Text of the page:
In 2003 when Dr. Halfon and I published a commentary in this journal calling for a reconceptualization of racial–ethnic disparities in birth outcomes from a life-course perspective , few people in maternal and child health (MCH) were talking about life course. While certainly not new, it was hailed in an accompanying editorial as “a start in a new paradigm” in MCH .
The past decade has witnessed major advancements in the development of the life course theory and its application to MCH research, practice, and policy. In this issue, Halfon et al.  summarized new advances in the theory of life course health development (“LCHD 2.0”), while other articles provide a sample of the many innovative applications in our field. There are now websites, toolboxes, resource guides, and a research network devoted to MCH life course, and the federal Maternal and Child Health Bureau (MCHB) of the Health Resources and Services Administration is now using the life course theory as a strategic planning framework, guiding the work of the Bureau and its grantees and partners over the next decade . There has been a paradigm shift in MCH, and as proclaimed in an editorial in 2009, “[t]he life course has come of age” .
So where do we go from here? The collection of articles in this issue of the MCH Journal provides a good roadmap. In this editorial, I will offer three further suggestions for how to advance life course research, practice, and policy in MCH. In research, we need to move beyond discovery to intervention research. In practice, we need to move from isolated to collective impact. In policy, we need to move beyond paying for remediation to investing in capacity formation.
Beyond Discovery to Intervention Research
Despite all that we have learned over the past 30 years about how health and disease develop over the life course, there is still much that we do not know. In this issue, Russ et al.  identified a number of priorities for MCH life course research including epigenetic mechanisms underlying biological embedding and their potential mutability; peri-conception as a critical and sensitive period for environmental exposures; maternal health prior to pregnancy; the role of the placenta as a master-regulator of the intra-uterine environment, and ways to strengthen early mother–child interactions. They called for a research agenda with greater emphasis on longitudinal rather than cross-sectional studies, life-course rather than short-term perspectives, trans-disciplinary rather than discipline-specific approach, multiple causes-multiple outcomes rather than single cause-single disease epidemiological inquiry, study of multi-generational rather than single generational cohorts, and improved training in effective interdisciplinary collaboration, advanced research methodology and higher-level statistical modeling. Similarly, Halfon et al.  called for a research agenda that would accelerate convergence of health development sciences and systems biology frameworks, new discoveries in environmental epigenetics, and development of new longitudinal data cohorts, new assays and measures including measurement of positive health, and new classification schemas which go beyond disease classifications to evaluate functional capacities.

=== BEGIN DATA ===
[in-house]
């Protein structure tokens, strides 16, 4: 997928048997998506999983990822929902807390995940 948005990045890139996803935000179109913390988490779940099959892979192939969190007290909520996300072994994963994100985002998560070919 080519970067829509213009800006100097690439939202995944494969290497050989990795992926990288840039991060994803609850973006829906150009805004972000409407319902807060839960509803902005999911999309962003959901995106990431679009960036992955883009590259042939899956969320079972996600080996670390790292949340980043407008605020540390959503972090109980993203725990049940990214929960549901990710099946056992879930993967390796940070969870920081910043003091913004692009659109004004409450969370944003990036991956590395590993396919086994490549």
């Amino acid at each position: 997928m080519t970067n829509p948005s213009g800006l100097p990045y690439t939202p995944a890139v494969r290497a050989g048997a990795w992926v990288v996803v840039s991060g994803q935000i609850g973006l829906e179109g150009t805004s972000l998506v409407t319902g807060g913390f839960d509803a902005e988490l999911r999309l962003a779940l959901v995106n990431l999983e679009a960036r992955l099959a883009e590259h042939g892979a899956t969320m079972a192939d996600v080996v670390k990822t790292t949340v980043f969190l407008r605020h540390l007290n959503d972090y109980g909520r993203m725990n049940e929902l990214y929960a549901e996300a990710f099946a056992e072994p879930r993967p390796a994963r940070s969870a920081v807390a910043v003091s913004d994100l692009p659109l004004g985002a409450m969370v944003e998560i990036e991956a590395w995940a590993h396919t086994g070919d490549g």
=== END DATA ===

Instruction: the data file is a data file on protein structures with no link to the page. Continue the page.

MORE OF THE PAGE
While these are all important research priorities for MCH, there is one more area that merits greater attention: life-course intervention research. Whereas over the past 30 years there has been an explosion of basic and epidemiological research demonstrating how health and disease develop over the life course, presently there is still a paucity of well-designed intervention studies with long-term follow-up demonstrating what works and what doesn’t in preventing disease and promoting health over the life course. For example, despite a growing body of evidence suggesting the critical role that early nutrition plays in developmental origins of health and disease , few intervention studies have been designed with sufficient duration of follow-up to evaluate the benefits of early nutritional interventions for child or adult health outcomes. This leaves an open question as to how best to prevent child obesity, early-onset type II diabetes or adult metabolic syndrome with early nutrition intervention programs.